Second, the church should recognize that focusing on the gifts and abilities of one individual (or a small group of individuals) will not lead to the spiritual growth of the body, regardless of how large the audience becomes. The current trend of Christian celebrities and mega-church personalities does not lead to every believer accepting their responsibility to build up the body of Christ. Instead placing the spotlight on â€œthe man of Godâ€ or the pastoral staff promotes the unbiblical distinction between clergy and laity, between trained ministerial professionals and ordinary Christians. As Robert Girard expressed, â€œThe Church was never meant to be a one-man show. The Body was never expected to draw all its life, teaching and leadership from any one person â€“ however spiritual or well-trained that person might be (Eph. 4:16).â€ (Robert C. Girard, Brethren, Hang Loose (Grand Rapids: Zondervan, 1972), 51-52.)
Considering Paul’s hypothetical situation in 1 Corinthians 14:23-25, the unbeliever was not converted because the Holy Spirit was with a â€œman of God,â€ but because the Holy Spirit was with a community of believersâ€”the people of God. In order for mutual edification to be the result of any gathering of believers, every believer should recognize and accept their own callingâ€”all are called to be ministers (servants), all are called to be preachers (proclaimers), all are called to be evangelists, all are called to be teachers, all are called to make disciples.
Third, if the purpose of the gathering of the church is mutual edification, then much about the way believers come together should change. For example, mutual edification depends upon the work of the Holy Spirit among a group of believers. This requires that the Spirit is free to work in the lives of individuals, both before the meeting and during the meeting. In 1 Corinthians 14:26, Paul recognizes that the believers were coming to their meeting prepared to offer gifts of the Spirit, and he says this is acceptable as long as the gifts edify the body. Later, he also recognizes that there may be times when the Holy Spirit inspires someone to speak during the meeting. This is also to be accepted.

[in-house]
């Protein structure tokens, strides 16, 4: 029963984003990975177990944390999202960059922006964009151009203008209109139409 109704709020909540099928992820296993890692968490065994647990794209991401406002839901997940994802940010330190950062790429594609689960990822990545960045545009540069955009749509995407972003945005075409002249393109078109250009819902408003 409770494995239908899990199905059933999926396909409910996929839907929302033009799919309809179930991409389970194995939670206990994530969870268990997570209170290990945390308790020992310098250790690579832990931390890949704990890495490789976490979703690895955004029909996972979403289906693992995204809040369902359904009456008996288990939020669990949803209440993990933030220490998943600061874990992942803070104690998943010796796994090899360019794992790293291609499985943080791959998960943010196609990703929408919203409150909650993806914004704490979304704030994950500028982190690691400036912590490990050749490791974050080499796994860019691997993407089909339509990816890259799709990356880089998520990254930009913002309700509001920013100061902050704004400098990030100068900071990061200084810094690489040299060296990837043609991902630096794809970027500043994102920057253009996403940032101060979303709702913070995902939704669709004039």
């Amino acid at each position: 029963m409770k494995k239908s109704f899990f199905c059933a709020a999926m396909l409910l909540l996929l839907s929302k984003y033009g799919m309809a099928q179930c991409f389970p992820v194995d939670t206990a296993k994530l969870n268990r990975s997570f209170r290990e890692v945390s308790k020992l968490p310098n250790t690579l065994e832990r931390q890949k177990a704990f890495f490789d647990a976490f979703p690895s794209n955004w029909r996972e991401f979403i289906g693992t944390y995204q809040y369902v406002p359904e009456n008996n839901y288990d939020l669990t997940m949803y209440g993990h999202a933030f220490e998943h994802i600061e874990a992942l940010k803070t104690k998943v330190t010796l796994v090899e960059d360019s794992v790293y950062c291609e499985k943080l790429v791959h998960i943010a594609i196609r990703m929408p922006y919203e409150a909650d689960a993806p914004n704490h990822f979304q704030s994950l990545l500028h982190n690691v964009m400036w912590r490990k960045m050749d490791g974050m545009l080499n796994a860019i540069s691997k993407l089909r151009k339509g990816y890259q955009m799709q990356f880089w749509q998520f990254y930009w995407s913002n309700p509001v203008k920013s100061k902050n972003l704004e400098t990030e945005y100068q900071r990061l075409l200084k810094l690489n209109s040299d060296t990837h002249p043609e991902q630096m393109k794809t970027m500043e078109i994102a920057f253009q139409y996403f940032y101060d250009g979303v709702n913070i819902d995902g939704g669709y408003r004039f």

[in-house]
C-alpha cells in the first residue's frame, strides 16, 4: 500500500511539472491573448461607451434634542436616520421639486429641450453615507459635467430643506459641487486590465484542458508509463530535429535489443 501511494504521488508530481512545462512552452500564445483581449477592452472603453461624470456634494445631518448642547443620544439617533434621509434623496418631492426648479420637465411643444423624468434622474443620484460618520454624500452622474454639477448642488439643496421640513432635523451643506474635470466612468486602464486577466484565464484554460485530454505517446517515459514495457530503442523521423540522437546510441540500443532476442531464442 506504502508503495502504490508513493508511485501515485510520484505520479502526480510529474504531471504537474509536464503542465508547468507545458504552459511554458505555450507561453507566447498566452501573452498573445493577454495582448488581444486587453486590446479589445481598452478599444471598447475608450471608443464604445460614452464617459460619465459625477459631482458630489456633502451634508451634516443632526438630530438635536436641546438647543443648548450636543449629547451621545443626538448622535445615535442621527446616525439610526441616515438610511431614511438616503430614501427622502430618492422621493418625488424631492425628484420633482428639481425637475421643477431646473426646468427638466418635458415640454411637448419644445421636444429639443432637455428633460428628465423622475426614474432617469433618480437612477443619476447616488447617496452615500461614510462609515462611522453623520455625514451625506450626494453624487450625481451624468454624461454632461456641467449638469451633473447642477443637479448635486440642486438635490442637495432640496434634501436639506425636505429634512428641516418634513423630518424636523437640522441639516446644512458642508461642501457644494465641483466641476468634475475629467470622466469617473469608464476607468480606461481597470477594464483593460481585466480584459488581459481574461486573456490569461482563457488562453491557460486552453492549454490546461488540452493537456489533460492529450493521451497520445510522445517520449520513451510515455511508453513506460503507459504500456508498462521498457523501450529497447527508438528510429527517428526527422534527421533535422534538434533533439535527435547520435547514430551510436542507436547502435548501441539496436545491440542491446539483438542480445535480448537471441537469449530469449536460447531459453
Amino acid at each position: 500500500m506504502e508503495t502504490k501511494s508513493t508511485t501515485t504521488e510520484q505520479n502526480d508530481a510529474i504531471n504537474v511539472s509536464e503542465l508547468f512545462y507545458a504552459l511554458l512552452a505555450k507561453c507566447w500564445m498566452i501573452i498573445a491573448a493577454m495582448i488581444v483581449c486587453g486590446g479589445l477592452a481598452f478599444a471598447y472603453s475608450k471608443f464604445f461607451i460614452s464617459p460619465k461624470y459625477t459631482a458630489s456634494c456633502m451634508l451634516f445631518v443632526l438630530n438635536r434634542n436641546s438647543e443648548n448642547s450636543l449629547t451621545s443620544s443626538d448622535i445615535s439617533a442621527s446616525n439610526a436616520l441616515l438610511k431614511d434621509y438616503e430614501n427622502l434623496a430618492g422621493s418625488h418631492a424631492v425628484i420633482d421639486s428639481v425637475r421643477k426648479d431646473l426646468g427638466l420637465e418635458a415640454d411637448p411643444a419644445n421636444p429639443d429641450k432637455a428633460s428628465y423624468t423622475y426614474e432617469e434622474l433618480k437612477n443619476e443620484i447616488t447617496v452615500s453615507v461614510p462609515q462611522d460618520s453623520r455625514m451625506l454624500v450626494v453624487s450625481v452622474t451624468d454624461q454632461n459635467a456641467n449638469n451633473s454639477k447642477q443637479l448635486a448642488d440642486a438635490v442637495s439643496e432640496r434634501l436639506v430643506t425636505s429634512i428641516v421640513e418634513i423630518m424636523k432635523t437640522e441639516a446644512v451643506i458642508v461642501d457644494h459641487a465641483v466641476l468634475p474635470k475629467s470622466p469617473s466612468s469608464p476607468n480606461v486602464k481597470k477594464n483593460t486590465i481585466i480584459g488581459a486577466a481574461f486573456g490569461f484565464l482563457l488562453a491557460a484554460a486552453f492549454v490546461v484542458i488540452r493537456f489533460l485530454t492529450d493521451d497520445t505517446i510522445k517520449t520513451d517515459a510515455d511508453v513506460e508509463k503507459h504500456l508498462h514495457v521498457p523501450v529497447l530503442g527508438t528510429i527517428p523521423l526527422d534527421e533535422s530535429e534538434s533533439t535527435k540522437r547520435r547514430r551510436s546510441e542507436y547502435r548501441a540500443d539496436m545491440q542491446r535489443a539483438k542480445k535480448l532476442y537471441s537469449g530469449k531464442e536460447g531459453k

However, the current trend is toward â€œexcellenceâ€ during the gathering of the church. Professional ministers plan each part of the â€œserviceâ€ in order that the activities flow smoothly with very little â€œdown time.â€ While this type of meeting makes for great observation, it does not allow for participation, which is necessary for the various members of the body to build up one another during the meeting.
In fact, it could be that times of silence are necessary to permit the Spirit to direct those whom he desires to participate during the meeting. We do not have to worry about someone planning the meeting, or someone being “in charge”. We can trust the Holy Spirit to direct his people as he sees fit. And, if someone does not act according to the Spirit or does not act in a way that edifies the body, then the people are to judge among themselves after that person speaks.